Caucasian race  

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James Whistler's painting Symphony in White, No. 1: The White Girl (1862) caused controversy when exhibited in London and, later, at the Salon des Refusés in Paris. The painting epitomizes his theory that art should essentially be concerned with the beautiful arrangement of colors in harmony, not with the accurate portrayal of the natural world.
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James Whistler's painting Symphony in White, No. 1: The White Girl (1862) caused controversy when exhibited in London and, later, at the Salon des Refusés in Paris. The painting epitomizes his theory that art should essentially be concerned with the beautiful arrangement of colors in harmony, not with the accurate portrayal of the natural world.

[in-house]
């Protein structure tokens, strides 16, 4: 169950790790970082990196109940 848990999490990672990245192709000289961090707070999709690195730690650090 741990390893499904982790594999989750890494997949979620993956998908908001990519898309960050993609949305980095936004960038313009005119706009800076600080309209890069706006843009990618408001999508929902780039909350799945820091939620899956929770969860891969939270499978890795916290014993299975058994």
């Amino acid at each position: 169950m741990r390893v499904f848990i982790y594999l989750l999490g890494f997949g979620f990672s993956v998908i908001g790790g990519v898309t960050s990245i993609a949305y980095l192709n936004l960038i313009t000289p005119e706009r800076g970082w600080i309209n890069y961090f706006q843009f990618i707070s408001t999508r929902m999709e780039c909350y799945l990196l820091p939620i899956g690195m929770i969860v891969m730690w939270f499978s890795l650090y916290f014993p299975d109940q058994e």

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Kunstformen der Natur (1904) by Ernst Haeckel
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Kunstformen der Natur (1904) by Ernst Haeckel

The Caucasian race (sometimes called the Caucasoid race) is defined by the Oxford English Dictionary as, "relating to a broad division of humankind covering peoples from Europe, the Middle East, South Asia and North Africa" or "white-skinned; of European origin" or "relating to the region of the Caucasus in SE Europe." The concept's existence is based on the now discredited typological method of racial classification.

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Unless indicated otherwise, the text in this article is either based on Wikipedia article "Caucasian race" or another language Wikipedia page thereof used under the terms of the GNU Free Documentation License; or on original research by Jahsonic and friends. See Art and Popular Culture's copyright notice.

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